Inglorious Bastards (2009)

08Sep09

ingloriousbastardsposter

“We’re in the na’azi killn bizness” – Aldo “The Apache” Raine

With his jaw jutting, eyes squinting, Aldo makes it clear to his Nazi captives the purpose of his mission in France near the end of WWII. Stunned, they watch as his dedicated Jewish legion begin to scalp the dead Nazi’s strewn about the hill side while another emerges from a tunnel carrying a baseball bat, known notoriously as the Bear Jew.

And so we are introduced to Quentin Tarantino’s inglorious bastards led by the incomparable Brad Pitt. The film is a labor of love for the unconventional director, having worked on the screenplay for five years, shelfing it to finish the Kill Bill series and finally completing it this year. Unlike most films involving Nazi’s and Hitler, which are typically grim and stoic; Tarantino takes these conventions and throws them into the bin. He blows down the doors that have been sealed tight with generic holocaust films and bends history to his will, creating something that will either leave you breathless or appalled, both agreeable outcomes.

The opening of the film seems to be a homage for Sergio Leone. Tarantino has never hid his love for Leone’s style, speaking fondly of his use of close ups, wide shot landscapes and wonderful scores. The similarities can be seen with the opening scenes of his film and Leone’s “Once Upon a Time in the West,” when we are first introduced to the heroine’s future family. The sparse background, the haunting score and the coming doom hint to Leone’s past masterwork, lending a hand to Tarantino’s.

The film is dialogue heavy but much of it is enjoyable, recalling past beauties such as “Pulp Fiction”, “Jackie Brown” and “Reservoir Dogs.” These scenes tend to build to a climax of bullets and explosions, a fulfilling conclusion after the scene is carefully crafted, our patience rewarded. Scene stealer Hans Landa (Christoph Waltz) impresses, using charm and charisma to mask his deep rooted evil and scheming, playing a high ranking official in the Nazi regime. Casting overall is brilliant, with several accomplished performances from somewhat unknown European actors and actresses, revolving around Brad Pitt’s shining star. Pitt seems to relish his role as the hick from Tennessee, with his deep, crackly southern accent spitting out one liners, his brow furrowed in thought and action and a wretched scar rimmed around his neck.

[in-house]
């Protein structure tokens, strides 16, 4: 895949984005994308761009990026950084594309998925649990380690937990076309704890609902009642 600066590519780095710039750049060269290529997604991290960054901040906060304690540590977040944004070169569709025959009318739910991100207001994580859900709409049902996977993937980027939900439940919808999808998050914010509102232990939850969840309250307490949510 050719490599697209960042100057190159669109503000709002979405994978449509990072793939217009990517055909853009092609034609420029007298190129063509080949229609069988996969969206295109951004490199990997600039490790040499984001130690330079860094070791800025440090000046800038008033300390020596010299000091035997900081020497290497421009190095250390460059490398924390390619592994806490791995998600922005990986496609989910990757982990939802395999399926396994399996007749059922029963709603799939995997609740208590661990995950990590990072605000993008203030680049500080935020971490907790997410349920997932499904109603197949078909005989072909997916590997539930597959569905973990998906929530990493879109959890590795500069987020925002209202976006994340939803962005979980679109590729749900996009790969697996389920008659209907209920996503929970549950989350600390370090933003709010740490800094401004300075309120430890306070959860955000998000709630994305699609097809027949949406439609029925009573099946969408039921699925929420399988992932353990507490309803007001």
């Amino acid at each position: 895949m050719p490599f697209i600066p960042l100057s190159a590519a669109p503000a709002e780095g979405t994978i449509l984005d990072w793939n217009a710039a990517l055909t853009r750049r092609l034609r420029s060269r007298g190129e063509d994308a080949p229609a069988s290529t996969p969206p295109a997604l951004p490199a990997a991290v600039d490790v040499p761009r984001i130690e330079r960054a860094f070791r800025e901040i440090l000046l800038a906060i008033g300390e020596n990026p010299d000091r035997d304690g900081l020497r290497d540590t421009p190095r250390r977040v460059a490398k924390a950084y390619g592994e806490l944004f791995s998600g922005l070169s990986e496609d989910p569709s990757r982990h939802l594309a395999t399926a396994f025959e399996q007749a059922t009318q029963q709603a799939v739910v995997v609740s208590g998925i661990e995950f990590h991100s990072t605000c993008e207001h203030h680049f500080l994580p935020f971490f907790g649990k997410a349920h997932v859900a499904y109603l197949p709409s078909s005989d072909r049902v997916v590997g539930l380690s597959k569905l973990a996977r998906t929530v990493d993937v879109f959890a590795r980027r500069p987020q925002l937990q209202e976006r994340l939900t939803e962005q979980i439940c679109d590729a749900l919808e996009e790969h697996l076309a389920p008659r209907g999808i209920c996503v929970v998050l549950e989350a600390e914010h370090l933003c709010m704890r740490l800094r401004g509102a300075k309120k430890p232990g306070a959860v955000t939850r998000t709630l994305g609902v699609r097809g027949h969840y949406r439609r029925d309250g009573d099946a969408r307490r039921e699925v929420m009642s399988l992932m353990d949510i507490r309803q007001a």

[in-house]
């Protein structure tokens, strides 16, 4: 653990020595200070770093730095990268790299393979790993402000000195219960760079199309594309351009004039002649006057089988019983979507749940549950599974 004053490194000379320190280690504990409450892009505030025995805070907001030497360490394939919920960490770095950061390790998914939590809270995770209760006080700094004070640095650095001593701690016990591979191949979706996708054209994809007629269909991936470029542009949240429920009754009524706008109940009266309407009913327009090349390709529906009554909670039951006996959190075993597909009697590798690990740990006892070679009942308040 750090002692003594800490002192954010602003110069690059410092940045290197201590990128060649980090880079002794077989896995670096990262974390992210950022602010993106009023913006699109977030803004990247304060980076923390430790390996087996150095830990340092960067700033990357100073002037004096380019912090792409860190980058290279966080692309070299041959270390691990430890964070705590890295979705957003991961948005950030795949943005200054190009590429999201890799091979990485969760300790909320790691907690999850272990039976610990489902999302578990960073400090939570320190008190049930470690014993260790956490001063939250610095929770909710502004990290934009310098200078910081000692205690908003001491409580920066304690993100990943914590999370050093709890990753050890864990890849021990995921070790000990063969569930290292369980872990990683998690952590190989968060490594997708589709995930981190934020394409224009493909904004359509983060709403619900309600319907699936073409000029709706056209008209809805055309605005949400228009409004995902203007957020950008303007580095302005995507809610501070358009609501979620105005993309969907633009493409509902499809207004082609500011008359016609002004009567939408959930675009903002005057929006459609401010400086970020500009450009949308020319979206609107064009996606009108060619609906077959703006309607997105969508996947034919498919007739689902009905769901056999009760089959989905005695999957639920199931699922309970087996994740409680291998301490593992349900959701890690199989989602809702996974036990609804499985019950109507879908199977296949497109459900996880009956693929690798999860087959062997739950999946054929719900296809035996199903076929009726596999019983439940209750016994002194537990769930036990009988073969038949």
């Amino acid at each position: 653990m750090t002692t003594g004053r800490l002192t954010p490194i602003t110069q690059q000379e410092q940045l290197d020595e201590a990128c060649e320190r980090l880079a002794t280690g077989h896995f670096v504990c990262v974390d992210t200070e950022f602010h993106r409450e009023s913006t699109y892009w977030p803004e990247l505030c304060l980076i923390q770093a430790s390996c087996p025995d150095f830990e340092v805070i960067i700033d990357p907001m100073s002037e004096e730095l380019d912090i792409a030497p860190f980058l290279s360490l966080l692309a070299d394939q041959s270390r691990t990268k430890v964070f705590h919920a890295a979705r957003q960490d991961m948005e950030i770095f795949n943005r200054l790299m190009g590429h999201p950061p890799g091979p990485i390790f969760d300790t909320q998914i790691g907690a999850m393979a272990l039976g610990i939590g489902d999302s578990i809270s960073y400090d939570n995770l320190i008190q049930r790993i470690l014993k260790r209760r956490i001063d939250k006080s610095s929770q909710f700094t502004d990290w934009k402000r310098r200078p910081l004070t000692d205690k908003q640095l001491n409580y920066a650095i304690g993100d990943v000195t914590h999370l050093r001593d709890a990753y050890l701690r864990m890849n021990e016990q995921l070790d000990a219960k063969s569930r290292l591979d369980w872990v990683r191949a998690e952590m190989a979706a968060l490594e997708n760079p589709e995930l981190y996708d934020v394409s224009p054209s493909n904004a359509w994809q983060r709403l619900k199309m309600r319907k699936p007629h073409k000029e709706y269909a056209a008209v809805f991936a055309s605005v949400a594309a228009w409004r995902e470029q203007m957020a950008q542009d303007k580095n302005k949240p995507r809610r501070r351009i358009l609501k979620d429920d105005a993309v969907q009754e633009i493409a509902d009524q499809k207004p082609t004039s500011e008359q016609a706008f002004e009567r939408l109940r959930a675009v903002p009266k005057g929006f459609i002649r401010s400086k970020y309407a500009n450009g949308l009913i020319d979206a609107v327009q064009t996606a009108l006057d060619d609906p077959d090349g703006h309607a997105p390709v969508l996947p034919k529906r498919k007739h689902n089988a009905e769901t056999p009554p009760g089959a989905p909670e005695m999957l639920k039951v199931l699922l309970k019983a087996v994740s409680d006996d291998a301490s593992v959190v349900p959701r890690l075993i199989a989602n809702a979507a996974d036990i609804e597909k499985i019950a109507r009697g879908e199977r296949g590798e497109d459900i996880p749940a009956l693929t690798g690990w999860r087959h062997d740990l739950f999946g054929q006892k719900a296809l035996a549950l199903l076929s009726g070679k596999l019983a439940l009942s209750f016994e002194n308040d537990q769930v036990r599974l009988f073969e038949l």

At times, the film does seem to drag by including unnecessary information or having the dialogue run too long, along with slow pacing. A typical flaw in a Tarantino film and probably expected by now. This is overcome, though, with bits of surprising humor.

Running parallel with Aldo’s mission of Nazi destruction, Jewish refugee Shosanna Dreyfus (French actress Melanie Laurent) is the lone survivor of her family’s slaughter at German hands. Years later, running a movie theater, she’s given the opportunity for revenge when high ranking Nazi’s plan to attend a film premiere at her theater. Aldo’s rouges catch wind of the arrangement and plot their own scheme, hatching a master plan of decimation. It’s a whirlwind climax, absolutely stunning in its finality and brutality, Tarantino’s juvenile joy in full glory.

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